IDEAS home Printed from https://ideas.repec.org/p/mnh/wpaper/39948.html
   My bibliography  Save this paper

Dynamic dual process account explaining the bias after outcome – An exploratory research on memory distortion hindsight bias

Author

Listed:
  • Sheng, Liang

Abstract

When people attempt to recall their pre-feedback estimation of a general knowledge question, they are often biased toward the feedback. This is portrayed as hindsight bias (HB) memory distortion type. The current study is a theory-driven exploratory research that aims to discover the fundamental underlying mechanisms of such bias. Experiment 1 and 2 confirm and verify the appropriate interference task and depletion procedure used for the main experiments. Experiment 3 applies the depletion procedure on the HB memory paradigm and finds a descriptive increasing trend of HB after depletion. Experiment 4 combines the labeling effect (within-subjects manipulation) and depletion procedure on HB and further confirms the result of experiment 3. A single-dissociation pattern of HB magnitude after depletion with different labeling conditions is obtained, indicating a dynamic dual-process mechanism underlying HB, with knowledge-updating behavior and interference resistance action as the two controlled and flexible processes yielding HB. Results of HB are obtained from both traditional inference analyses and the multinomial modeling analyses. Comparisons are discussed demonstrating the superiority of the latter analyzing method applying HB.

Suggested Citation

  • Sheng, Liang, 2015. "Dynamic dual process account explaining the bias after outcome – An exploratory research on memory distortion hindsight bias," Working Papers 39948, University of Mannheim, Department of Economics.
  • Handle: RePEc:mnh:wpaper:39948
    as

    Download full text from publisher

    File URL: https://ub-madoc.bib.uni-mannheim.de/39948/1/Liang%20Sheng%20dissertation.pdf
    Download Restriction: no

    References listed on IDEAS

    as
    1. Werth, Lioba & Strack, Fritz & Forster, Jens, 2002. "Certainty and Uncertainty: The Two Faces of the Hindsight Bias," Organizational Behavior and Human Decision Processes, Elsevier, vol. 87(2), pages 323-341, March.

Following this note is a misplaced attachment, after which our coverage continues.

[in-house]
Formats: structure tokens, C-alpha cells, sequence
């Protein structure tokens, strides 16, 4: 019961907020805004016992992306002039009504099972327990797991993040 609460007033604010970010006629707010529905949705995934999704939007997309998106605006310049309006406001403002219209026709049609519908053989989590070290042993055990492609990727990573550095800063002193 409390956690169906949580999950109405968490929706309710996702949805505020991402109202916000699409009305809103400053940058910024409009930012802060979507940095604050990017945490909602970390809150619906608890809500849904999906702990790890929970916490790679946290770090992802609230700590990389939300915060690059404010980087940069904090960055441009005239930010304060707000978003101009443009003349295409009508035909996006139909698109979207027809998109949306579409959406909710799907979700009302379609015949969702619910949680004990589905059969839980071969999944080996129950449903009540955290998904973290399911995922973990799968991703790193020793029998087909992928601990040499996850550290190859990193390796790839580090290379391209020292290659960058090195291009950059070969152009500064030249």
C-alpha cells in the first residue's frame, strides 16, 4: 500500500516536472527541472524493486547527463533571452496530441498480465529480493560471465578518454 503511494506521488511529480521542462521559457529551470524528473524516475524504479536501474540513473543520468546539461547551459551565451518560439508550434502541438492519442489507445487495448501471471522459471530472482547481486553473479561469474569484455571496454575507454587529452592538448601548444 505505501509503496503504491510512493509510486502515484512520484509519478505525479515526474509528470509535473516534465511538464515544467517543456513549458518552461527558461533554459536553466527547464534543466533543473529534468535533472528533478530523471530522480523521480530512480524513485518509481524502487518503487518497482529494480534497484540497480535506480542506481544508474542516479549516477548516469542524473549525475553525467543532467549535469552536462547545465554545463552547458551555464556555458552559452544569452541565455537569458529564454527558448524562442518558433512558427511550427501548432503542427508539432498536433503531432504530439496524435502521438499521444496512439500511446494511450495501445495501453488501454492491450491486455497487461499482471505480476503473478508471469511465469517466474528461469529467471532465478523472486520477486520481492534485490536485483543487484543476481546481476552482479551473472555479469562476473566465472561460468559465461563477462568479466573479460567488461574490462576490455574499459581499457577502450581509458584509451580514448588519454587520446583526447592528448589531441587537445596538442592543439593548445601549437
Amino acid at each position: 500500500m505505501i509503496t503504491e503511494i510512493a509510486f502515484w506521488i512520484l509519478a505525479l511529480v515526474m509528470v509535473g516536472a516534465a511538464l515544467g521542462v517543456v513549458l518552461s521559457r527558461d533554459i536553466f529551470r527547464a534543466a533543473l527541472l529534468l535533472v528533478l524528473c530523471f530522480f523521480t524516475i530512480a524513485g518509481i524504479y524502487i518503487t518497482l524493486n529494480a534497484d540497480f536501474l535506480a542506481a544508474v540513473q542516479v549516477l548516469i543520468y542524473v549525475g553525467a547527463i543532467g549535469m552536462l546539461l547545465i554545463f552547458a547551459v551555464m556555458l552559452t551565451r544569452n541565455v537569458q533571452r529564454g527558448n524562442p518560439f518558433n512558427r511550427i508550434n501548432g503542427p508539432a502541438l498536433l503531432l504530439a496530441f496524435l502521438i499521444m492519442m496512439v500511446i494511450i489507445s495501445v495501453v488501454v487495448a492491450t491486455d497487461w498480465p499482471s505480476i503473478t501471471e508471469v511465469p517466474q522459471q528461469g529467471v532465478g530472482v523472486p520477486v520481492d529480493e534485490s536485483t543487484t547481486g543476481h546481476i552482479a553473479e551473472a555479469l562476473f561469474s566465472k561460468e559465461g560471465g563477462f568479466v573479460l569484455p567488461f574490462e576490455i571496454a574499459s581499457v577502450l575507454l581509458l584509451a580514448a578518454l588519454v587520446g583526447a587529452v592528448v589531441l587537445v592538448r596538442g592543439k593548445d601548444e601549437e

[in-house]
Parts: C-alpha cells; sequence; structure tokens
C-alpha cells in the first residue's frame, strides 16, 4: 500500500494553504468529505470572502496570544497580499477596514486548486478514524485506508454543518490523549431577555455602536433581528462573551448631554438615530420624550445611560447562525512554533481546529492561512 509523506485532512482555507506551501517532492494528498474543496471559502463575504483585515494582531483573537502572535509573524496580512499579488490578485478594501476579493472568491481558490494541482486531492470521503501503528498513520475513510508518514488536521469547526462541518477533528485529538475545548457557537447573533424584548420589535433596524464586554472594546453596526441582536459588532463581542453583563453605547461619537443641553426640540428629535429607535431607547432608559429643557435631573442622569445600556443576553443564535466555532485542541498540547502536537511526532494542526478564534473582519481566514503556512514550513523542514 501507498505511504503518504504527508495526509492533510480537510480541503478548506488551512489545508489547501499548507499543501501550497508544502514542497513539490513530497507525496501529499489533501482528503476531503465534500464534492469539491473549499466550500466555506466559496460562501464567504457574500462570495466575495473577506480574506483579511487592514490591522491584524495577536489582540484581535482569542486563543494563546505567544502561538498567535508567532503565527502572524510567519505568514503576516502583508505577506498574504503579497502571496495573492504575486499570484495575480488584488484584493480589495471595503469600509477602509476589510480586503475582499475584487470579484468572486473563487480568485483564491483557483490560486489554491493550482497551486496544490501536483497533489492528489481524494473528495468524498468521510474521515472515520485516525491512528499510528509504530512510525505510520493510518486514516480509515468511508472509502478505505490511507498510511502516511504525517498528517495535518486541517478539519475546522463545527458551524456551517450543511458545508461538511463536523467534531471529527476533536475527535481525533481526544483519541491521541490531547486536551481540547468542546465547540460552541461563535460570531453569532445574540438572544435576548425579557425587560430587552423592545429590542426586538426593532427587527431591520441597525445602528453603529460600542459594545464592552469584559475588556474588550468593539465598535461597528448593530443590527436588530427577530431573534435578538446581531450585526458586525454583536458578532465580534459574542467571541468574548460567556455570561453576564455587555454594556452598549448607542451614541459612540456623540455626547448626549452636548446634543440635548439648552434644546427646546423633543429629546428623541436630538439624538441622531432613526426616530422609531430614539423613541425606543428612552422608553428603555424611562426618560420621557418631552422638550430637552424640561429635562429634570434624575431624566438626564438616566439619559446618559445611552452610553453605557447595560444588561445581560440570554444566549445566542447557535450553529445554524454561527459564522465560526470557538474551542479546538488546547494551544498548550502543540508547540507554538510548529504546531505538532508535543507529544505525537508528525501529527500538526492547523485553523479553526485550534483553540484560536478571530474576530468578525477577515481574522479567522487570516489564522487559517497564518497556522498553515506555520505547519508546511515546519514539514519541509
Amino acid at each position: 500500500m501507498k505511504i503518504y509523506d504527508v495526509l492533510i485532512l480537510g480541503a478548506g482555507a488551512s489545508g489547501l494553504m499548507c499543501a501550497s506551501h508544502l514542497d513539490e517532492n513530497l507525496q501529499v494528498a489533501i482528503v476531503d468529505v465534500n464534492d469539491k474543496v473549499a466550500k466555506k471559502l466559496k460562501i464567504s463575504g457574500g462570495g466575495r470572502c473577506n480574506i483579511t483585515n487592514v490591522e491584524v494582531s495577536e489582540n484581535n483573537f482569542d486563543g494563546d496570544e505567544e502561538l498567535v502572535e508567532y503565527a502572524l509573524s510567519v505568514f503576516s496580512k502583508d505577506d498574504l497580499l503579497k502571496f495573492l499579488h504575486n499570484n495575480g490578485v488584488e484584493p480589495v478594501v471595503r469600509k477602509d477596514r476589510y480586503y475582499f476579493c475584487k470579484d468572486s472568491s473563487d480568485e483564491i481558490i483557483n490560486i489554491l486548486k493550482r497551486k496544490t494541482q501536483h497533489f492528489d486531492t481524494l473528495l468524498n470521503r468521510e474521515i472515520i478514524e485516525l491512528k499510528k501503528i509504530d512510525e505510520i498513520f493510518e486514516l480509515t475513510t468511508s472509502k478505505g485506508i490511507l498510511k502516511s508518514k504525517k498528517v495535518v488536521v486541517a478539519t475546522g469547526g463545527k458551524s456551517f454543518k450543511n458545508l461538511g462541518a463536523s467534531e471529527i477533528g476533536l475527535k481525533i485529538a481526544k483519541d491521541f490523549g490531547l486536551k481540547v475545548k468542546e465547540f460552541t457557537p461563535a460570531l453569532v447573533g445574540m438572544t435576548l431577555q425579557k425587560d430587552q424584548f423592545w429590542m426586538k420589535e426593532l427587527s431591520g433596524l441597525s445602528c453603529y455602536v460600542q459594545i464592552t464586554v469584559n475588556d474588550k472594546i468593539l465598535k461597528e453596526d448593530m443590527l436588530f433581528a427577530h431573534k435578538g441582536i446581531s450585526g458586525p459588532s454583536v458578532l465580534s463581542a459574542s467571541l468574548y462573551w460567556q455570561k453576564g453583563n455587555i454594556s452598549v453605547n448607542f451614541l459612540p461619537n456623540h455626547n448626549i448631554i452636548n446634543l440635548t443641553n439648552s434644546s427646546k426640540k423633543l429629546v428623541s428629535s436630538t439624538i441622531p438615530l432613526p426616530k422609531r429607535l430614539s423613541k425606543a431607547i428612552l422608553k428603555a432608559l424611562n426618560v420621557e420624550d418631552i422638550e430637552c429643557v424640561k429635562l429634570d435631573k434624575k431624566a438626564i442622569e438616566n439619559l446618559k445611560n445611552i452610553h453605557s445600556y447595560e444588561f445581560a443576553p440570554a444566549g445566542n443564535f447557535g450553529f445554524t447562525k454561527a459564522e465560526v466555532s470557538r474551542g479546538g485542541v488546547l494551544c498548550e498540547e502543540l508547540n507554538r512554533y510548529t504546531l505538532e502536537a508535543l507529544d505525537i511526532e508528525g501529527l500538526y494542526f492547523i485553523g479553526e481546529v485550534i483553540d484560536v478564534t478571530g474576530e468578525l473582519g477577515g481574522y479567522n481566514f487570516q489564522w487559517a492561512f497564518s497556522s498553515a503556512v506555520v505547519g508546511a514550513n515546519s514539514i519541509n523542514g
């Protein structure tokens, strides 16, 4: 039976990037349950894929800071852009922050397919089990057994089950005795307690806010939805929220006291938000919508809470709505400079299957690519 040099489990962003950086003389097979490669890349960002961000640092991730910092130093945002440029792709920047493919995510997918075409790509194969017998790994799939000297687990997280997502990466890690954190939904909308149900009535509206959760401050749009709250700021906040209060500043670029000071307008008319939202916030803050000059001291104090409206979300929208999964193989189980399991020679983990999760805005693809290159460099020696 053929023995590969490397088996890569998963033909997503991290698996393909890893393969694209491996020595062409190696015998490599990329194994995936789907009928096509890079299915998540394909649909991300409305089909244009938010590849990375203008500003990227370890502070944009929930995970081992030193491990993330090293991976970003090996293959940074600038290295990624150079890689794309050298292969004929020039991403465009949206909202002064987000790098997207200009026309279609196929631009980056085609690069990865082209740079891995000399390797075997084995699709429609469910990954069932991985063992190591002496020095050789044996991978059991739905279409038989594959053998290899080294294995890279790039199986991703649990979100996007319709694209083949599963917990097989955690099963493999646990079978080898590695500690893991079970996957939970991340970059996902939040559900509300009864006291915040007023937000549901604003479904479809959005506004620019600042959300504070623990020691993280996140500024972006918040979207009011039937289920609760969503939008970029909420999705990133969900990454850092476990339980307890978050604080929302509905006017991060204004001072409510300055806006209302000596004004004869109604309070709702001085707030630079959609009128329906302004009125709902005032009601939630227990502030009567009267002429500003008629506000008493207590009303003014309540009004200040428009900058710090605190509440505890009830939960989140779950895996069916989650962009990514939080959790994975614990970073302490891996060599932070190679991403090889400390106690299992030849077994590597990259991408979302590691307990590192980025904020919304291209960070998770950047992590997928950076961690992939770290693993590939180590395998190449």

2. Pohl, Rudiger F. & Hell, Wolfgang, 1996. "No Reduction in Hindsight Bias after Complete Information and Repeated Testing," Organizational Behavior and Human Decision Processes, Elsevier, vol. 67(1), pages 49-58, July.
    3. Pieters, Rik & Baumgartner, Hans & Bagozzi, Richard, 2006. "Biased memory for prior decision making: Evidence from a longitudinal field study," Organizational Behavior and Human Decision Processes, Elsevier, vol. 99(1), pages 34-48, January.
    4. Fessel, Florian & Epstude, Kai & Roese, Neal J., 2009. "Hindsight bias redefined: It's about time," Organizational Behavior and Human Decision Processes, Elsevier, vol. 110(1), pages 56-64, September.
    5. Christensen-Szalanski, Jay J. J. & Willham, Cynthia Fobian, 1991. "The hindsight bias: A meta-analysis," Organizational Behavior and Human Decision Processes, Elsevier, vol. 48(1), pages 147-168, February.
    Full references (including those not matched with items on IDEAS)

    More about this item

    Keywords

    Hindsight Bias ; Depletion ; Interference ; Knowledge updating;

    NEP fields

    This paper has been announced in the following NEP Reports:

    Statistics

    Access and download statistics

    Corrections

    All material on this site has been provided by the respective publishers and authors. You can help correct errors and omissions. When requesting a correction, please mention this item's handle: RePEc:mnh:wpaper:39948. See general information about how to correct material in RePEc.

    For technical questions regarding this item, or to correct its authors, title, abstract, bibliographic or download information, contact: (Katharina Rautenberg). General contact details of provider: http://edirc.repec.org/data/fvmande.html .

    If you have authored this item and are not yet registered with RePEc, we encourage you to do it here. This allows to link your profile to this item. It also allows you to accept potential citations to this item that we are uncertain about.

    If CitEc recognized a reference but did not link an item in RePEc to it, you can help with this form .

    If you know of missing items citing this one, you can help us creating those links by adding the relevant references in the same way as above, for each refering item. If you are a registered author of this item, you may also want to check the "citations" tab in your RePEc Author Service profile, as there may be some citations waiting for confirmation.

    Please note that corrections may take a couple of weeks to filter through the various RePEc services.

    IDEAS is a RePEc service hosted by the Research Division of the Federal Reserve Bank of St. Louis . RePEc uses bibliographic data supplied by the respective publishers.